Scuff marks and logos of a company sold off more than 10 years ago line the Tuggeranong Basketball Stadium floor.
Now the Canberra Capitals are preparing to invest in up to $20,000 worth of upgrades to "make this venue sing" for their biggest game of the WNBL season.
The Capitals will return to Tuggeranong for the first time in more than five years when they host the Perth Lynx in game two of their semi-final series on Sunday.
But the Southern Cross Club-owned and operated venue is in need of a major facelift to meet the minimum broadcast requirements to host a WNBL fixture after answering an SOS from the Capitals, who find themselves caught in the middle of an indoor venue crisis.
Existing lights will be replaced and more lights will be added. An adjustable scaffold will be wheeled in behind the grandstand and temporary stages built to capture the action for the broadcaster's five cameras. Fans will huddle together on wooden bleachers.
Capitals general manager Lucille Bailie says club staff have been working "day and night" with venue operators to bring the ageing stadium to life after the most successful club in WNBL history - and Canberra's most successful elite sporting team - was left homeless.
The Capitals have been locked out of the AIS Arena for two years, ruining their hopes of of hosting blockbuster finals in front of 5000 fans again. Their regular home at the National Convention Centre is booked out for the duration of the finals.
Now the club has been forced to go back to Tuggeranong, which boasts a capacity of just 1300 in what looms as a major financial blow for the WNBL club.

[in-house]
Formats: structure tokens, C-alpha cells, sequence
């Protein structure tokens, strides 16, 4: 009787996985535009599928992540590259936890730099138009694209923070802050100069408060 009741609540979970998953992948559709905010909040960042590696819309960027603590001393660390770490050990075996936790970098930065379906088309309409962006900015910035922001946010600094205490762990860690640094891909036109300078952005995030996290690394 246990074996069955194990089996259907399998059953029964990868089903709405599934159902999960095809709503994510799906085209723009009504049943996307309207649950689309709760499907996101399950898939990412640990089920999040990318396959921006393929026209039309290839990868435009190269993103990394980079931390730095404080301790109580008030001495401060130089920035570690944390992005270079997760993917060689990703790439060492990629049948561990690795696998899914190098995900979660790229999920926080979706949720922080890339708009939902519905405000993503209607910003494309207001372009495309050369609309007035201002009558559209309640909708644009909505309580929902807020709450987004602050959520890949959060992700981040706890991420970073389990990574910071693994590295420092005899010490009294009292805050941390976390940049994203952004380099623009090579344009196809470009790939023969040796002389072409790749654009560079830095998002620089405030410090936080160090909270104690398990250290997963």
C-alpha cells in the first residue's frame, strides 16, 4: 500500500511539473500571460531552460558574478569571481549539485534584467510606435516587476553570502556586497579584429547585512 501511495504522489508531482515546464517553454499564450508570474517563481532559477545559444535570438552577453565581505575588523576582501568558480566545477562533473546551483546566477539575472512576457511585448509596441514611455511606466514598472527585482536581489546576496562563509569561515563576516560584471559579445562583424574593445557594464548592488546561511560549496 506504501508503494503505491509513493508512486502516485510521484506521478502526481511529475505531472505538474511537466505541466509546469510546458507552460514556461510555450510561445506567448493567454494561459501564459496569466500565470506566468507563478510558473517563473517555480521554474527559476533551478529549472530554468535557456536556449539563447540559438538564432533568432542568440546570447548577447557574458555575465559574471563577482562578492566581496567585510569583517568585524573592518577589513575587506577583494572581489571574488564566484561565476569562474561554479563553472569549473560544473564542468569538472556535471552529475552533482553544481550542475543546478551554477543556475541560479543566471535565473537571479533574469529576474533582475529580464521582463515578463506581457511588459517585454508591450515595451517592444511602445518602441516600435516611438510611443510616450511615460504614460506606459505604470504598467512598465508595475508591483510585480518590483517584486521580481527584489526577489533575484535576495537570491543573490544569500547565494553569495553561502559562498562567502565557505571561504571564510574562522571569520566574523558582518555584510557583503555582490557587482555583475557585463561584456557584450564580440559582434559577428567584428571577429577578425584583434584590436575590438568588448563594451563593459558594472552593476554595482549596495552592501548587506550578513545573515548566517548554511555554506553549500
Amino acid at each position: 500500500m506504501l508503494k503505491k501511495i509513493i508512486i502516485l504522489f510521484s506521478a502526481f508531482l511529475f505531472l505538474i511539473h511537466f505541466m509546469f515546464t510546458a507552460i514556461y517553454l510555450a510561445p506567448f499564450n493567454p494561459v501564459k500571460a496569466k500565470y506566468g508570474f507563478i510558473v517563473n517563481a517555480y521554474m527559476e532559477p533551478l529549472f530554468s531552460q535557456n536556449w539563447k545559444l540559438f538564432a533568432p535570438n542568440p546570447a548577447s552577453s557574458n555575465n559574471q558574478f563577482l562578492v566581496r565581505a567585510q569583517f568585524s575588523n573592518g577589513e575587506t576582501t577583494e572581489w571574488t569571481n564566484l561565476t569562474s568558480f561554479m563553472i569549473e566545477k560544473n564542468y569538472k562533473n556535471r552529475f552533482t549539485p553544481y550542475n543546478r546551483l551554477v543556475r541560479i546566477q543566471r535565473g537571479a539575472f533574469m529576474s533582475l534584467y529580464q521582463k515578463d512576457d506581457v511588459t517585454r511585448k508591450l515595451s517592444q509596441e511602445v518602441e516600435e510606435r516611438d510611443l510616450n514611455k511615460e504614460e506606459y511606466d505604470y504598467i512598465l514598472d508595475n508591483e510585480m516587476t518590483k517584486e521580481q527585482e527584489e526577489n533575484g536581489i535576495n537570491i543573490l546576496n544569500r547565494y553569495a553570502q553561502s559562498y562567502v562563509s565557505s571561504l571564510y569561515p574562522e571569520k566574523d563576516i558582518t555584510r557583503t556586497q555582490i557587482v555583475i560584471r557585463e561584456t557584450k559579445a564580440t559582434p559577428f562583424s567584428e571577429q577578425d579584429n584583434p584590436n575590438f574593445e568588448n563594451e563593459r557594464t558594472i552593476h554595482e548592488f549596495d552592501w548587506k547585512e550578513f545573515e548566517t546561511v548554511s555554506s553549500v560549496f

Bailie says that is exactly why the AIS Arena cannot be left behind as a sporting infrastructure debate rages in a tight tussle for one of the two ACT Senate seats.
"It's a significant upgrade. We're confident the ACT government will assist us financially. This is what happens when you don't have that permanent purpose-built facility. The short-term investment requires that intense stakeholder buy-in and collaboration," Bailie said.
"The point is it no longer meets WNBL broadcasting requirements. There's a range of upgrades that will bring the venue up to the vastly-improved WNBL broadcasting requirements. They include lighting, staging, additional power, internet, seating and ticketing. We're going to fill this joint to the rafters.
"The certainties in life, what are they? Death, taxes, and the Caps are going to keep being a successful sporting franchise. But we do hope we don't have to revisit the venue."
The University of Canberra is planning a possible 10,000-seat indoor venue to fill a gaping void and reignite the ACT's sports and entertainment sector.
A "UC Arena" with a capacity between 7000 and 10,000 forms part of the university's sport strategy but the proposed arena hinges on a funding injection.
"Our need is clear. We need that purpose-built playing and training venue. There's little more we can do. The case for a suitable indoor venue is as clear as it can be," Bailie said.
"It's now over to the ACT and federal government. We'd like them to work with UC, we think the UC plan is a great one. As an organisation, to have our own venue on campus at UC, that would put forward a pretty good solution. We've shone a light on the issue and issued a solution. We don't want to revisit this scenario ever again."
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